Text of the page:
Exit Zero is a work-in-process feature-length documentary film that tells a personal story of the lasting social and environmental impacts of “deindustrialization” and the key role it has played in expanding class inequalities in the United States.
Interweaving home movies, found footage, and a first person narrative, the film traces the stories of multiple generations of producer Christine Walley’s family in the once-thriving steel mill community of Southeast Chicago. From the turn-of-the-century experience of immigrants who worked in Chicago’s mammoth industries to the labor struggles of the 1930s to the seemingly unfathomable closure of the steel mills in the 1980s and 90s, these family stories convey a history that serves as a microcosm of the broader national experience of deindustrialization and its economic and environmental aftermath. The husband and wife filmmaking team (Chris Boebel, director/editor/co-writer and Christine Walley, producer/co-writer), use family stories to offer an unusually intimate look at the changing class landscape of the United States and the uncertain future faced by working people. Exit Zero is the recipient of a 2012 LEF Foundation Moving Image Fund Production Grant.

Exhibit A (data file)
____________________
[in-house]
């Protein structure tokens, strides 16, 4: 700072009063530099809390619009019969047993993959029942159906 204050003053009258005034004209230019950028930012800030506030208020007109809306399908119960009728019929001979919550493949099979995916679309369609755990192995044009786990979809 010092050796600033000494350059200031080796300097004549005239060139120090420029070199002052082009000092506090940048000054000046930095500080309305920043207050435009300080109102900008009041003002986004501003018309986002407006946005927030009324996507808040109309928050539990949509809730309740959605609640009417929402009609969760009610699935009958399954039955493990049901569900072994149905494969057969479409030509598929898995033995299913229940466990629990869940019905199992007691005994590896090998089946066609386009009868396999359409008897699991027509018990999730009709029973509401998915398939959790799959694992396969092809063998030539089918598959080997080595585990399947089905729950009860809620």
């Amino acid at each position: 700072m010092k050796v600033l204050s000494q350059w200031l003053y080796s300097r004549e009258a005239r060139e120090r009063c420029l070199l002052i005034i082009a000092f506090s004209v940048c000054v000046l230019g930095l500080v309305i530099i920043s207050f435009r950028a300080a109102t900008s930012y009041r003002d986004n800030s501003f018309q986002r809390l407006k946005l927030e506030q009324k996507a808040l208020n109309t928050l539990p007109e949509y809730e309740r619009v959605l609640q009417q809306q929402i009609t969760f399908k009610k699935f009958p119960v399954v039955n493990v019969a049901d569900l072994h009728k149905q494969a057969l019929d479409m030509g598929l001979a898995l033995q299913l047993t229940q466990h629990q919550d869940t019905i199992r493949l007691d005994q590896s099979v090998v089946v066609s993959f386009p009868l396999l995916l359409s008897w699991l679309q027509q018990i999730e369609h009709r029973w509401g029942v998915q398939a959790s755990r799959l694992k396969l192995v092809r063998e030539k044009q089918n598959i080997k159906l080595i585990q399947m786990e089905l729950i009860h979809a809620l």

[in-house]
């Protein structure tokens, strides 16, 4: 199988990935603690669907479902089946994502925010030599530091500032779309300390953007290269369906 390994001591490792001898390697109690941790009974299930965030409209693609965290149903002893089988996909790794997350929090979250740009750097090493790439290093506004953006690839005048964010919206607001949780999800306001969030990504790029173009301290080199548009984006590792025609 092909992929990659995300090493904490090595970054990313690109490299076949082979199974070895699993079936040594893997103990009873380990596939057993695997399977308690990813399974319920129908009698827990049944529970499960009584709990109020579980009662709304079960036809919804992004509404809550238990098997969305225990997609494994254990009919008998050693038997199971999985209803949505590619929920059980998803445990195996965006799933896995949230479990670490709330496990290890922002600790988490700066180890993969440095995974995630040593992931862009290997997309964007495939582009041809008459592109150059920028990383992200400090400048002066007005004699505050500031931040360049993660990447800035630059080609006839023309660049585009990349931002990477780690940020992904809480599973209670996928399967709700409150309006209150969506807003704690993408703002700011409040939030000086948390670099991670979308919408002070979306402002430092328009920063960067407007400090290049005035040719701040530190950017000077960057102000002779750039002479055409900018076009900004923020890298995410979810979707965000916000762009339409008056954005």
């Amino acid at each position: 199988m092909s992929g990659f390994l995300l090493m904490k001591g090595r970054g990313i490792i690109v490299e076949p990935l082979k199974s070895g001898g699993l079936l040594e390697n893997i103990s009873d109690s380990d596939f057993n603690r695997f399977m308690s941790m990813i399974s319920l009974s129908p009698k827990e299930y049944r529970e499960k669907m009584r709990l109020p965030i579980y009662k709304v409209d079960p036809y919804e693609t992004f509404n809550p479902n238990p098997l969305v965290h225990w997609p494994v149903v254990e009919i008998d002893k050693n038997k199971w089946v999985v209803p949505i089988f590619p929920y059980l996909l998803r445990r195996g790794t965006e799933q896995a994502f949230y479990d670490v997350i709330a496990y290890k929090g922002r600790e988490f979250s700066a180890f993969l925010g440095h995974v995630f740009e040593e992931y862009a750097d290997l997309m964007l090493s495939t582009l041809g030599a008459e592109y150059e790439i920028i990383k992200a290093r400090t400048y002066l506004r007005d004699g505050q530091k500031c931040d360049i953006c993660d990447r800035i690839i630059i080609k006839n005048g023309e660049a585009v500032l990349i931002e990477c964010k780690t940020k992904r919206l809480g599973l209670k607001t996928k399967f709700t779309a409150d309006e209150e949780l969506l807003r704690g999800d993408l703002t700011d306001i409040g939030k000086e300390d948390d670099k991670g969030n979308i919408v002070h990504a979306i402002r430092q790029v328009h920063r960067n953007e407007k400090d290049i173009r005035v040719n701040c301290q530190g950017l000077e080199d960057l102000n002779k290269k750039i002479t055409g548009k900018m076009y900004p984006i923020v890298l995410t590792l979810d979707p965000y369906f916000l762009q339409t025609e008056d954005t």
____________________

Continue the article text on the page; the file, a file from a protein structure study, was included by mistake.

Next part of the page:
Presented by Media and Screen Studies, Art + Design, and Northeastern Center for the Arts.
Hosted by Alessandra Renzi, Assistant Professor in Emergent Media for the Department of Art + Design and for the Program in Media and Screen Studies and David Tamés, Visiting Assistant Academic Specialist, Documentary Filmmaker.
Exit Zero Trailer